Grammar Moses: I had had it with pronouns, but then I saw the light
Be mindful about what you read before you turn the light off. It could be the difference between a pleasant slumber and a nightmare.
"Hi, Jim. Last night I was reading a book and came across something strange that I've seen before, but rarely," wrote reader Will Pastor. "Here is what I read: 'Frank had had a disease of the testes that had left him almost sterile.' Now, as disturbing as that sentence is to any guy, I was referring to the double 'had.' Unless Frank was stuttering, is it really necessary to say it twice?"
Sidestepping a discussion of Will's choice of reading material, here is my take: The second "had" has a different meaning from the first. The first suggests this disease is in the past.
In journalistic writing, we generally write in past tense (because we document what happened, I guess.) So if it were "Frank had a disease of the testes ..." one might be led to believe he STILL has the disease. The second 'had' tells us he's either better now or sterile -- or both.
However, I can't think of an excuse for the third "had" in that sentence.
Reader Mike Goba said he needs a refresher course in when to use singular and plural pronouns. I'm always happy to oblige.
"I am referring to the switching of singulars to plurals in certain circumstances. For example, 'If you know someONE who could use my help, please have THEM call me so I can give THEM some advice.' Is this the only way to get around having to write 'him/her' all of the time? Do you have any alternatives for situations such as these?"
Allow me to paint two scenarios, the first of which gives in to common usage (but with a reason):
1. The issue of which pronoun to use for someone who identifies as neither male nor female has (sort of) solved the problem of the clumsy "him or her" construction.
Increasingly, "him or her" doesn't cover everyone in your field of possibilities.
"Someone" is singular and increasingly "them" is used as a singular personal pronoun for anybody. Using "them" in this case serves to be more inclusive while at the same time being less clumsy.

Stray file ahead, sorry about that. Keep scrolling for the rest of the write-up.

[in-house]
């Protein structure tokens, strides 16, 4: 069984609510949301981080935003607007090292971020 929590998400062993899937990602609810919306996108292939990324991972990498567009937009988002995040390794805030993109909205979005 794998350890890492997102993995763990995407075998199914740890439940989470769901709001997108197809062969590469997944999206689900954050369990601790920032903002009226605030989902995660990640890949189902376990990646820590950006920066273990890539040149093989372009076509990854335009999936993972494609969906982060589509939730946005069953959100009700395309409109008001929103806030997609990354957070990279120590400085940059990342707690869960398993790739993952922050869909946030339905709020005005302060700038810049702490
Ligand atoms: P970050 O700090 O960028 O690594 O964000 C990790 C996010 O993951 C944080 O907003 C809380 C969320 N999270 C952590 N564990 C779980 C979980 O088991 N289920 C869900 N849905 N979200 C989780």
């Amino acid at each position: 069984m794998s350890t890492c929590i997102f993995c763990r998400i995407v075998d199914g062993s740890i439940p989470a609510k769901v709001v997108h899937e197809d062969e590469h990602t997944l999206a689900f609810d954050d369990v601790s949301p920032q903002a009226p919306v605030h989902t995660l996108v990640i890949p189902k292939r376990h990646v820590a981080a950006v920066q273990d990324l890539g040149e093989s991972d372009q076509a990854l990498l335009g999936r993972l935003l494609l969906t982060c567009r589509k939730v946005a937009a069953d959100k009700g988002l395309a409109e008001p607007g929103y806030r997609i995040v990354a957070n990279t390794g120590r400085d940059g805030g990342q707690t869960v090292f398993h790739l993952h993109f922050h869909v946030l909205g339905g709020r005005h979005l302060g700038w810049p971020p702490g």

I've never been fond of appropriating a plural form for use as a singular form, because it might cause confusion.
But in this case, the implication is not that you are willing to help one person but more.
2. Mike's question is which word to use. My answer is to rewrite the sentence to achieve pronoun-antecedent agreement, something that will make the prescriptivists among you happy.
You can write around just about any problem, you see.
"If you know of people who could use my help, please have them call me so I can offer advice."
Mike, like many, also has trouble with team names.
"Is it proper to use words like 'they' and 'them' when referring to a company or organization? For example, stating, 'The Cubs had a great game today. Their pitching was outstanding!' I would feel awkward writing 'Its pitching was outstanding!' Another example would be 'Target had a surprise sale. They had everything at 10 percent off.'"
The answers to these questions are remarkably simple.
With businesses, whether the name is singular or plural, go with a singular pronoun. "Joe's Supply Shack is having a sale on camouflage tube socks, but its two-gallon barrel of puffy cheese niblets is still $3.97."
"Lugnut Bros. will replace all your brakes for free, but its mandatory disposal fee for your worn-out brakes is roughly the cost of a new set."
With team names, don't get panicky about how to discuss the game when the Bulls are playing the Heat (where one team names sounds plural and the other sounds singular.)
It's commonly accepted (and Associated Press style) to treat both types of team names as plural.
"The Bulls are playing the Heat tonight. The Bulls are on a 10-game skid; the Heat are on a 14-game losing streak. Tickets are still $200."
• Jim Baumann is vice president/managing editor of the Daily Herald. Write him at firstname.lastname@example.org. Put Grammar Moses in the subject line. You also can friend or follow Jim at facebook.com/baumannjim.